Education Evolutions #98

The future of books flickr photo by Johan Larsson shared under a Creative Commons (BY) license

This week’s newsletter arrives a little late as Mother’s Day prevented any time to sit down on Sunday. Hopefully, this finds everyone well.

This is another collection of short reads that run a wider gamut of topics. From the need for poetry to how technology is amplifying the fracturing of public life to the foolishness of standardized testing, a lot of ground is covered. The nice thing is when all the articles are this short it is easy to give them all a look.

This week’s “If you read only one article…” is the middle one. It is not the first time that I have highlighted something by danah boyd. She is an excellent thinker and writer on the technology front and it was her particular expertise in youth culture and tech that first led me to her work. If you have not read anything by her you should do some quick searching and start. However, this keynote speech is as good a place to start as any.

More showers in May in New England. What else is new?

Here are three curated articles about education, technology, and evolutions in teaching.

Who needs poetry? We all do – and we need it now – The Guardian – Kenan Malik (1-minute read)

This is a very brief but beautiful commentary about the importance of poetry. While some people might be quick to dismiss poetry, I agree with Malik. We have never needed it more. There is poetry even in this column itself.

As I have been trying to convince students of late, poetry is not necessarily as scary as we might like it to be. There can be a remoteness to poetry that makes it hard for some to find a way in. However, there is so much poetry is not accessible, inviting, and even amusing that it need not be that way for anyone, especially with only a bit of interest.

The reasons used to support the need for poetry are eloquent and elegant. Few if any uses of language has the power and concentration of poetry. It is both artistic and understandable. In fact, the Meena Alexander quote that poetry “is a work that exists as an object in the world but also… allows the world entry” might be one of the most beautiful insights I have read recently. Consider clicking the links for the poems they are pretty good too.

Agnotology and Epistemological Fragmentation – Data & Society: Points – danah boyd (8-minute read)

Anyone unfamiliar with danah boyd should take a moment and look her up. She is an academic researcher with some deep roots and serious chops. She wrote her dissertation on the rise of social networks, when MySpace was bigger than Facebook – Ah, those halcyon days. She speaks and writes a lot about technology and society and definitely knows her stuff.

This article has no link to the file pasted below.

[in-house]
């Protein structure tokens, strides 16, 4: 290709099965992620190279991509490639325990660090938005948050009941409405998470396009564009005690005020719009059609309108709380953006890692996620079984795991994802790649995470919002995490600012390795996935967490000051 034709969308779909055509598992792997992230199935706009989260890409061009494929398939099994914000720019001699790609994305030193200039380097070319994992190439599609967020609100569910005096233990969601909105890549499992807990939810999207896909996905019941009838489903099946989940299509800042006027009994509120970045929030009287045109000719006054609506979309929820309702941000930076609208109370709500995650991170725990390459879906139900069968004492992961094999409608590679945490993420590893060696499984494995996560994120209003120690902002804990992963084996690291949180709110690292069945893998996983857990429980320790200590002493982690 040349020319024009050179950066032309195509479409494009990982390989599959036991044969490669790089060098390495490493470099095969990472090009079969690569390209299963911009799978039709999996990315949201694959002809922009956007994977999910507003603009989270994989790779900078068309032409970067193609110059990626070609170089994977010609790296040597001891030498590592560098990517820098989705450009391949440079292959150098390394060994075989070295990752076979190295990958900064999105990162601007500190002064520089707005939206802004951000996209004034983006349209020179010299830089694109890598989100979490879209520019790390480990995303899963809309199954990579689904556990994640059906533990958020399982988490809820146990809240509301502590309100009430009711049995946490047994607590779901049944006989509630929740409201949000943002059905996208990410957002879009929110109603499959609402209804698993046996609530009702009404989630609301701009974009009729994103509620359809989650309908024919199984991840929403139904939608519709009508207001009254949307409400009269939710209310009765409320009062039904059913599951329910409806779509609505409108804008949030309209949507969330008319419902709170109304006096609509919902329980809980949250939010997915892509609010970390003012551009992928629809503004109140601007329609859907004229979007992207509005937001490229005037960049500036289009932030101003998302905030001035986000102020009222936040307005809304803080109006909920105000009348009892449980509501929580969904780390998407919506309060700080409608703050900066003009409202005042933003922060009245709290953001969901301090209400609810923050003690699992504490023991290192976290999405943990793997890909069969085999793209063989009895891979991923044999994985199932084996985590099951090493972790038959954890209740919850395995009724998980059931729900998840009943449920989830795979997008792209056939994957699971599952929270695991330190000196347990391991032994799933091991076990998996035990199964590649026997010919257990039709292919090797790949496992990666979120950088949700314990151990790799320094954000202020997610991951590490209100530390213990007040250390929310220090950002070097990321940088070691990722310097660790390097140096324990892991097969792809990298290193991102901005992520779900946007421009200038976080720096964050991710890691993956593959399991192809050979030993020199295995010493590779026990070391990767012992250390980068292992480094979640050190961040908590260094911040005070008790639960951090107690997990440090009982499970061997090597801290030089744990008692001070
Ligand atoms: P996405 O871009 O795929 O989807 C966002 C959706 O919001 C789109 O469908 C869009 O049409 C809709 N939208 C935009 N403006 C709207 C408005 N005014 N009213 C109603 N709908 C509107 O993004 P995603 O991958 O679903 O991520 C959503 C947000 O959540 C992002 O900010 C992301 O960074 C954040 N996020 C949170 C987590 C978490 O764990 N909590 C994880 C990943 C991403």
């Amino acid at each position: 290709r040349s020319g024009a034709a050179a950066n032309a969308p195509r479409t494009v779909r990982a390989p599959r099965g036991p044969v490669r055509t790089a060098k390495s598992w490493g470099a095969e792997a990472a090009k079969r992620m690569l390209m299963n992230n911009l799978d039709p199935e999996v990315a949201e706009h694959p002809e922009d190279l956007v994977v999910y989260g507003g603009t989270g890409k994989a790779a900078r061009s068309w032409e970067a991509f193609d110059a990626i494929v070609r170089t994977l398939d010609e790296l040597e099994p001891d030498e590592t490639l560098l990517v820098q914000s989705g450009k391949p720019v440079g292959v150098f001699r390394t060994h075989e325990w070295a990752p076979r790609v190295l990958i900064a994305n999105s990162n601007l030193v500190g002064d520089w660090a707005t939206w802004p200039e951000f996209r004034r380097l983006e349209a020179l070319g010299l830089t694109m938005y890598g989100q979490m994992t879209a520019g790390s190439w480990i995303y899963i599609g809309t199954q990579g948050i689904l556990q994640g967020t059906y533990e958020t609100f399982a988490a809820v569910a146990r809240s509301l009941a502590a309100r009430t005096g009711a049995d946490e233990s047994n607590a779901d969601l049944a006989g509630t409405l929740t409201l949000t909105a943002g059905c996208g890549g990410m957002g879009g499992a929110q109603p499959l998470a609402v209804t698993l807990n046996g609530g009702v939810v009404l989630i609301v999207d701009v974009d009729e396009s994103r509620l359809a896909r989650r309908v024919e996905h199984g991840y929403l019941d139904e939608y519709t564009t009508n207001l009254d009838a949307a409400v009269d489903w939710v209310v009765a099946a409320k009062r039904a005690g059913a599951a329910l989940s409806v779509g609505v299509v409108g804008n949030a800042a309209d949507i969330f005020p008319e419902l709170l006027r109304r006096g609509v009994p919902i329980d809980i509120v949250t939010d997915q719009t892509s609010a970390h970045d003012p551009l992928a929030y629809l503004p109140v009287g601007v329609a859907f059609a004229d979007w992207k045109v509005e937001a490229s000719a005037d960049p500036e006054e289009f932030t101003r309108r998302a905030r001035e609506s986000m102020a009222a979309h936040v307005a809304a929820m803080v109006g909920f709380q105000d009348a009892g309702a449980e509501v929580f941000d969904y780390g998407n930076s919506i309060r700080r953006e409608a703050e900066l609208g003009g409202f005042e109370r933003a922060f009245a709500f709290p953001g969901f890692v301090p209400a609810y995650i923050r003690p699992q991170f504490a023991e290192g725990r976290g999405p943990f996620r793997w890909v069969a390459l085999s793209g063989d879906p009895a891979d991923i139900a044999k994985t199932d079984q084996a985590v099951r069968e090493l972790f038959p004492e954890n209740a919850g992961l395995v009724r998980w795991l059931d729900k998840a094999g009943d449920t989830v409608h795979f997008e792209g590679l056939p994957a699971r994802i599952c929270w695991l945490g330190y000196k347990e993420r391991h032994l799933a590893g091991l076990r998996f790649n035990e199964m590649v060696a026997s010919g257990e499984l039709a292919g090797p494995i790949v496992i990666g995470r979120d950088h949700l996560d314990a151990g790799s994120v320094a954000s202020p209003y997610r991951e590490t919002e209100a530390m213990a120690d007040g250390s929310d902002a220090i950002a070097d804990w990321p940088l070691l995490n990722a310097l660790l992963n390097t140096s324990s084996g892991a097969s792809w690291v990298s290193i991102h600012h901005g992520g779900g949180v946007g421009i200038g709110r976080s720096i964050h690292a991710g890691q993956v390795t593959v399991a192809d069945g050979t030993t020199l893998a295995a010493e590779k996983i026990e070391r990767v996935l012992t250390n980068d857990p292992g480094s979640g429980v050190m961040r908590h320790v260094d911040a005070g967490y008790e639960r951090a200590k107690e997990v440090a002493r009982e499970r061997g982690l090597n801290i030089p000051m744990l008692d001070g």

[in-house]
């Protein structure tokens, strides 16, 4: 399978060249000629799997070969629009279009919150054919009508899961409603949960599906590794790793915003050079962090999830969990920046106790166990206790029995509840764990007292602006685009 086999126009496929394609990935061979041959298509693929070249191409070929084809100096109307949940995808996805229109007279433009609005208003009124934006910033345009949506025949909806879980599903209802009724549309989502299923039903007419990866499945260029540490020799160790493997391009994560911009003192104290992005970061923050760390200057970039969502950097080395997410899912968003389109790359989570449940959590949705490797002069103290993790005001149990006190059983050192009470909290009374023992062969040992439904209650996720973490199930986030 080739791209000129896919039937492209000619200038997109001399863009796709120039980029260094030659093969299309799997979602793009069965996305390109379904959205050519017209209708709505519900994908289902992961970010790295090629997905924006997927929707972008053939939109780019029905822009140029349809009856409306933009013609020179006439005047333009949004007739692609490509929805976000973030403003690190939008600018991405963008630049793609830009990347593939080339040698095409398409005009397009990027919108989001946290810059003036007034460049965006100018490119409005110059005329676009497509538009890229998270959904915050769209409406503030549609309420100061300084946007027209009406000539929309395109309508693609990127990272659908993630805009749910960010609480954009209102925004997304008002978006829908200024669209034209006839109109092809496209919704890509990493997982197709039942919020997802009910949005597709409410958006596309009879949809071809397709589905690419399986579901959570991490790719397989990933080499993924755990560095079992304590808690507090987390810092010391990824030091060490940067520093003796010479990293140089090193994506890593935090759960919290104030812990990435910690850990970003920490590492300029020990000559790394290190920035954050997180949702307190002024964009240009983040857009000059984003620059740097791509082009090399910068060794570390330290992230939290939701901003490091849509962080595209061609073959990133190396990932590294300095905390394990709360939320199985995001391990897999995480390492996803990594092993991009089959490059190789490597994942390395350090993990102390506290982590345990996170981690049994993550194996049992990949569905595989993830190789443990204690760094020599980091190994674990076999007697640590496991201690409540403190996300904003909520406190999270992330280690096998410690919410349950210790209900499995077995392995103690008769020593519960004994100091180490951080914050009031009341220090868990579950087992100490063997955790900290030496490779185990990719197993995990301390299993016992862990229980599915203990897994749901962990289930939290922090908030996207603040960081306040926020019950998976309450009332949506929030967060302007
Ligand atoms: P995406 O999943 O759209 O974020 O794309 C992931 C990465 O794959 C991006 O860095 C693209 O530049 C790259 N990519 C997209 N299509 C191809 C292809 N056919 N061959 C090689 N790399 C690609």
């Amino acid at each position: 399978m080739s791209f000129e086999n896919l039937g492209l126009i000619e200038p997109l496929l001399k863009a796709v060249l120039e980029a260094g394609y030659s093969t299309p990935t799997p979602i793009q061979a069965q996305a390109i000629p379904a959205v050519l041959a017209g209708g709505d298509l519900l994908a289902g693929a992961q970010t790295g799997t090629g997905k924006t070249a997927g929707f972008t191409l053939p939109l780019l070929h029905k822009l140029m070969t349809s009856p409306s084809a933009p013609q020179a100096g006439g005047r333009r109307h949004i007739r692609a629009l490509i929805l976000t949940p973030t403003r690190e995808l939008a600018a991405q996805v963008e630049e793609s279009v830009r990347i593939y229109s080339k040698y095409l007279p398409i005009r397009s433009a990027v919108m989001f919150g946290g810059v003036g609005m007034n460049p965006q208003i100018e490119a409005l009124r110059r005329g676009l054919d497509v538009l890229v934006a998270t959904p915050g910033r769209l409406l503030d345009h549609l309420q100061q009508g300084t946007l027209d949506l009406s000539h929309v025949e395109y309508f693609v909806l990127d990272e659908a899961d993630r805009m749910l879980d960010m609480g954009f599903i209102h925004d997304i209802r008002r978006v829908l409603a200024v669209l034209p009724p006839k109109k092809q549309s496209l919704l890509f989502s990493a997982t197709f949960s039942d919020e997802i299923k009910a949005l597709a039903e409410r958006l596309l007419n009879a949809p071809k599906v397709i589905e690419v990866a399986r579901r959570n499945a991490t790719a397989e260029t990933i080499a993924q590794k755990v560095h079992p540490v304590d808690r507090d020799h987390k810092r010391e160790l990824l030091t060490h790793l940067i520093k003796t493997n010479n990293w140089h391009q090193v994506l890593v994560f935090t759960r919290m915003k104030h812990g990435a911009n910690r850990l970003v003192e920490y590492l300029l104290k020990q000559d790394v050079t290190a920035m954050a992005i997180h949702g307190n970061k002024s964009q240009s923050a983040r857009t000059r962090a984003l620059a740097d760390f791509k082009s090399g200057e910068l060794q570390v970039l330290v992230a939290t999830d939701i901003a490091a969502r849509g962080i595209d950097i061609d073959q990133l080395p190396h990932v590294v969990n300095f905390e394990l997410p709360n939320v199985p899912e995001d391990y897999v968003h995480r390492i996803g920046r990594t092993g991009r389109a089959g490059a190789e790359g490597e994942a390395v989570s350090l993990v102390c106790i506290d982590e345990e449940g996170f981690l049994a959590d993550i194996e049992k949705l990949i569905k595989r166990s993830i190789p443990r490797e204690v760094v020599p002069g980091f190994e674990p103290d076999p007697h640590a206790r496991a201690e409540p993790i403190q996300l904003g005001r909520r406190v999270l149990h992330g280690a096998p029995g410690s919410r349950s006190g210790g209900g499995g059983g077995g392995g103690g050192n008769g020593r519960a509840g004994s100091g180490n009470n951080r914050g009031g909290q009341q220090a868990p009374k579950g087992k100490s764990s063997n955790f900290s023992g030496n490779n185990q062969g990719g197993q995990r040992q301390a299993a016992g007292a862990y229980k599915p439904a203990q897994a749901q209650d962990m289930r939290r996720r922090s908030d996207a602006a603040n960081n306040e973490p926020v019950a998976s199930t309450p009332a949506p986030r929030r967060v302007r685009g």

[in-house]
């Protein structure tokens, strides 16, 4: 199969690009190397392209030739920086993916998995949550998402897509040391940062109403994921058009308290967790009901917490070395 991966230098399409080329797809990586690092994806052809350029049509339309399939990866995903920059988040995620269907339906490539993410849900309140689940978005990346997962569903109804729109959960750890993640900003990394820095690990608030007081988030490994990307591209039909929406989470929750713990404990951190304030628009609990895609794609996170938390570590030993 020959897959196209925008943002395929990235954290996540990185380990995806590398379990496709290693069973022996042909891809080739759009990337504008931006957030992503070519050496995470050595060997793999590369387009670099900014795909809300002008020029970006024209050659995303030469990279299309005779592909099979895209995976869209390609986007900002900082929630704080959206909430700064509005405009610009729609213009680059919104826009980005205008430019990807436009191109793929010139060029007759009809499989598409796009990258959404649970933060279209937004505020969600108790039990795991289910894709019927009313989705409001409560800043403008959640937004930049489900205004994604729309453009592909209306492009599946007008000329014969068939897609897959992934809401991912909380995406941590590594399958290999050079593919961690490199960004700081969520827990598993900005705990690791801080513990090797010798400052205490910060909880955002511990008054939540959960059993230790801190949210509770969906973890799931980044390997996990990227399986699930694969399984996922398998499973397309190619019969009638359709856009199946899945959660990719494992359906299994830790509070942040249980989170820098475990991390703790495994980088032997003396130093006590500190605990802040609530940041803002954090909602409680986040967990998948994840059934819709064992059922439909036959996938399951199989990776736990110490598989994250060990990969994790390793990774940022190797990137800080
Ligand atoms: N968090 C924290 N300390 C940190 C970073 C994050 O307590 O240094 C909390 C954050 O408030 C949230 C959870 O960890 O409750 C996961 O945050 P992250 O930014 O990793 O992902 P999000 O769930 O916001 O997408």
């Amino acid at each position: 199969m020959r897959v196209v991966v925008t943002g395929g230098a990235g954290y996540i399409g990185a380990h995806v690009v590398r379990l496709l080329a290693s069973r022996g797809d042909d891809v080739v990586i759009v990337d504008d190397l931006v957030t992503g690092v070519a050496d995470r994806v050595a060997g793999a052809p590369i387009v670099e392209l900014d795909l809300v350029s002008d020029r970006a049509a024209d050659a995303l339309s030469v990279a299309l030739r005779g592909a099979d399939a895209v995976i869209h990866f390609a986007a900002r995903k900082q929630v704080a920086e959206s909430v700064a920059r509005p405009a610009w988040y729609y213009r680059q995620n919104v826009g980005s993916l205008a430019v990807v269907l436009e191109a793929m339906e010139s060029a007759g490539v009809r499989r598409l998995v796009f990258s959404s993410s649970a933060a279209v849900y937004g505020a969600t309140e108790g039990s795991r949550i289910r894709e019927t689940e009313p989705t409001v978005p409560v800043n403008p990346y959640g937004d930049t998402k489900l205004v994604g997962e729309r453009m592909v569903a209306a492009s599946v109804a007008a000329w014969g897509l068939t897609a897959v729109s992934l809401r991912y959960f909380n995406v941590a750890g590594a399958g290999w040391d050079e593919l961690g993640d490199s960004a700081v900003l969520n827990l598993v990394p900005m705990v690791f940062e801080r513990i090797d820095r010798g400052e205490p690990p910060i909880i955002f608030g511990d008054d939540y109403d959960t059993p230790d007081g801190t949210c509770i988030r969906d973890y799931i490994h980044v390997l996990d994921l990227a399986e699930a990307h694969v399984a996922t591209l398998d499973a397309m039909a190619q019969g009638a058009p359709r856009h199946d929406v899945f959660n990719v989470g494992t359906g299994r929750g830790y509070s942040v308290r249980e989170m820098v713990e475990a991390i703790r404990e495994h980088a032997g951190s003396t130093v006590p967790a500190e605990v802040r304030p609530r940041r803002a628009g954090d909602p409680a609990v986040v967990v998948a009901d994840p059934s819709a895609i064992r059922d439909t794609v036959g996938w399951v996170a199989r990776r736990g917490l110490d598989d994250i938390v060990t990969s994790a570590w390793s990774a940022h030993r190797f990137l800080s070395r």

In this keynote speech, she breaks down a couple of major problems that are plaguing our modern lives at the minute, the use of media in a deliberately manipulative way to undermine “the social fabric of public life.” It is something that has been going on for some time but has been supercharged through the use of technology, especially social media.

Agnotology was not a term familiar to me but it is an awfully good one to label part of the problem. The idea of purposefully seeding doubt and forcing everyday people to question what is fact versus fiction has become a major thread in contemporary life and we are feeling the cost it daily. “Many people who are steeped in history and committed to evidence-based decision-making are experiencing a collective sense of being gaslit,” might be the single best line in this presentation. It is good but boyd is always good.

We Must Teach for ‘Range’ and ‘Depth’ – EdWeek – James Nehring (4-minute read)

While this piece is a few years older, I came across it again more recently and felt an instant recognition. As the testing season enters full flight, this kind of sentiment should get read with greater regularity. Nehring nails the paradox that we find ourselves in regularly as educators, “The problem is this: Human judgment is poison to accountability, but it is the basic ingredient for assessment of learning.” As we have drifted increasingly toward accountability measures, human judgment has been maligned. Now, we are even hearing the whispered promises of artificial intelligence taking care of the assessment.

Yet, it only seems to get sillier. New tests are forcing curricular changes across the nation but for what. They are not being driven by educational goals as much as they are driven by the desire for accountability. Decades after the failure of foolish policies like No Child Left Behind, policymakers continue to consort with test makers in an ever-increasingly costly enterprise that does very little to serve students. Even a little human judgment surely has born that fact out as truth.

This whole piece reminded me of the research by masters of human error Daniel Kahneman and Amos Tversky, who discovered all kinds of things about the flaws in human intuition. We cannot take human judgment out of any context with humans. Just like removing emotion from rational thought does not work out so well. They are intertwined. A really intelligent principal once reminded me education is the human resources business, literally and figuratively. When it comes to educating our young, human judgment should be tempered but always present.

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